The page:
Dalen Wakeley-Smith: Fear the Fortune Teller: American Romani Women and the New York City Police Department (NYPD)
On Wednesday 24 May at 5:00 PM CET, we will be discusing Dalen Wakeley-Smith´s draft thesis chapter entitled Fear the Fortune Teller: American Romani Women and the New York City Police Department (NYPD).
Ann Ostendorf has kindly accepted to be our main discussant.
Starting in 1914 the New York Police Department started to crack down on those people deemed to be „pretending to tell the future“ in New York City. Chief amongst these lawbreakers were the American Romani people who had called New York City home for a generation. Over the course of the next 50 years, the NYPD utilized heavy-handed and often extra-legal measures to target „Gypsies“ in the city proper. Interestingly the task force charged with seeking out and arresting these „Gypsies“ was primarily the Women’s Bureau of the NYPD. Policewomen and their male counterparts increasingly used surveillance of American Romani homes, businesses, and neighborhoods to target women who potentially could be fortune tellers often relying on supposed victims to both identify and harass the individuals without evidence. But far from being simply a method of targeting one racialized group the NYPD used their experiences and lessons learned with American Romani women to target other women of color deemed to be breaking a myriad of progressive era laws that aimed to constrain disorder and maintain gender norms and proper female labor practices. This chapter especially focuses on the role of law enforcement, the magistrate court system, and the often opaque rule of law to show how American Romani people were targeted as potential threats to the fragile social and racial order during the lead-up to World War II.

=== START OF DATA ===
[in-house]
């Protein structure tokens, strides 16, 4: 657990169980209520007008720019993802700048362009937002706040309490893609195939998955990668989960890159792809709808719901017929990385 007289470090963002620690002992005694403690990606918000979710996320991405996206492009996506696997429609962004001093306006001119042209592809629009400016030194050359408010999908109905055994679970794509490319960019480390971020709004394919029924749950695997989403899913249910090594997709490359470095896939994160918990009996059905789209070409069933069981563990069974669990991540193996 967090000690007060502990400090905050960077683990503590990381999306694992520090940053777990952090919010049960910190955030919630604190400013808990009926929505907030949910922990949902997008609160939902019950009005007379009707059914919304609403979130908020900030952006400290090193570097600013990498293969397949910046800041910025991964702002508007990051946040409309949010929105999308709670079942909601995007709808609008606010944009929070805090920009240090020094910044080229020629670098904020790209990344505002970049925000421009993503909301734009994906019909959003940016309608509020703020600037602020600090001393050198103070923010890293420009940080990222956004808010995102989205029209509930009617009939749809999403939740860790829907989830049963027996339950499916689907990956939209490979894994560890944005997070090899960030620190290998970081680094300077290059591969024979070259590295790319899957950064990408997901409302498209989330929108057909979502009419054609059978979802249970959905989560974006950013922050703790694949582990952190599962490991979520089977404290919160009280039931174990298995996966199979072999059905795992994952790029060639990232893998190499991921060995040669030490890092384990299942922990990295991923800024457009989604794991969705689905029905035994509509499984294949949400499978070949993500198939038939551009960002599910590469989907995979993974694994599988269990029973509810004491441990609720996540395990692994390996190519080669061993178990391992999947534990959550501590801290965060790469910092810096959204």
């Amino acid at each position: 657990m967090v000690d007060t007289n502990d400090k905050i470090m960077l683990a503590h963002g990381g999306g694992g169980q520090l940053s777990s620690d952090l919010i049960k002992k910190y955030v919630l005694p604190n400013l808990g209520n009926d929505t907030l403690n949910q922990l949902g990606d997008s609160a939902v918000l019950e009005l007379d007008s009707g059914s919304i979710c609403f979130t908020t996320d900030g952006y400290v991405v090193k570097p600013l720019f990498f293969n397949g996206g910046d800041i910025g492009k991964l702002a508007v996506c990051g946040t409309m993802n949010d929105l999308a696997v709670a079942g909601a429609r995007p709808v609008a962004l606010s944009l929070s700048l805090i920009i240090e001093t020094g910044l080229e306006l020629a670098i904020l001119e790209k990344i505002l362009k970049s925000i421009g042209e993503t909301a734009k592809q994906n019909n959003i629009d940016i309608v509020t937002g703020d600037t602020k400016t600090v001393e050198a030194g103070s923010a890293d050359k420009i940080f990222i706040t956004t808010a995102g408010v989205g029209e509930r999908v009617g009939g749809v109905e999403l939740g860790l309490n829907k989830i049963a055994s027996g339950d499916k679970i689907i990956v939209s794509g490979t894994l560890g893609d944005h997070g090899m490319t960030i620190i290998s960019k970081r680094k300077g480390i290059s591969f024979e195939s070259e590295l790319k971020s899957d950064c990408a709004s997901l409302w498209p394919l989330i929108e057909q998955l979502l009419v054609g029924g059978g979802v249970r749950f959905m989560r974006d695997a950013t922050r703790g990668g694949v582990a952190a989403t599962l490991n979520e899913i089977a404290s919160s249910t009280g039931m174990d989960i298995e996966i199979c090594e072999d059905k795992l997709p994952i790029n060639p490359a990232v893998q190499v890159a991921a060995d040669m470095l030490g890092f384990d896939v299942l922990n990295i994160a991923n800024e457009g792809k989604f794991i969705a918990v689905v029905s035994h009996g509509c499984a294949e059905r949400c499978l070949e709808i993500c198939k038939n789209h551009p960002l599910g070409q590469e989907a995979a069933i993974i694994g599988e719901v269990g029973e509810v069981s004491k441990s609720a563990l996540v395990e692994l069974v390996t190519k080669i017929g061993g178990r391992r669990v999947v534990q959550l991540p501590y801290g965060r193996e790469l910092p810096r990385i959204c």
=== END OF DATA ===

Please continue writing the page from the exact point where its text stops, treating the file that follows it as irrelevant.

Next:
Dalen Wakeley-Smith is an Assistant Professor of History at Washington University in Saint Louis and a scholar of race and ethnicity in the United States in the 20th century. Wakeley-Smith is currently working on his first manuscript which focuses on American Romani history in New York City and examines the entangled story of Romani people and other racialized groups navigating social, legal, and cultural changes in the mid-20th century. Wakeley-Smith is of Romanichal descent and works closely with the Romanian Roma community in New York City. Wakeley-Smith along with his American Romani friend Michael Ciuraru run a small non-profit called Rom Sam Yehk in Queens, NYC, which aims to build more awareness and understanding about American Romani history and current issues in the United States through educational ventures and partnerships with Romani non-profits throughout the world. Wakeley-Smith most recently was a postdoctoral fellow at Harvard University and has published in CEU’s Critical Romani Studies and has an upcoming article in the fall issue of the Journal of American Ethnic History.
Zoom registration link: https://us06web.zoom.us/meeting/register/tZErc-iurTovHtCwnHnwKU-EEcT_N923sxbh
Please note: papers presented at the seminar have not been published yet. As a participant of the Romani History Seminar, you agree to respect the intellectual property of the author, i. e. to not reproduce, distribute, display or use their paper, sections of their paper, or their primary sources in any way.
Romani History Seminar hosts online discussions of unpublished texts, such as dissertation chapters, draft papers, and book chapters. Our goal is to bring together specialists in Romani history and scholars from related fields to provide collective feedback on ongoing historiographical work.
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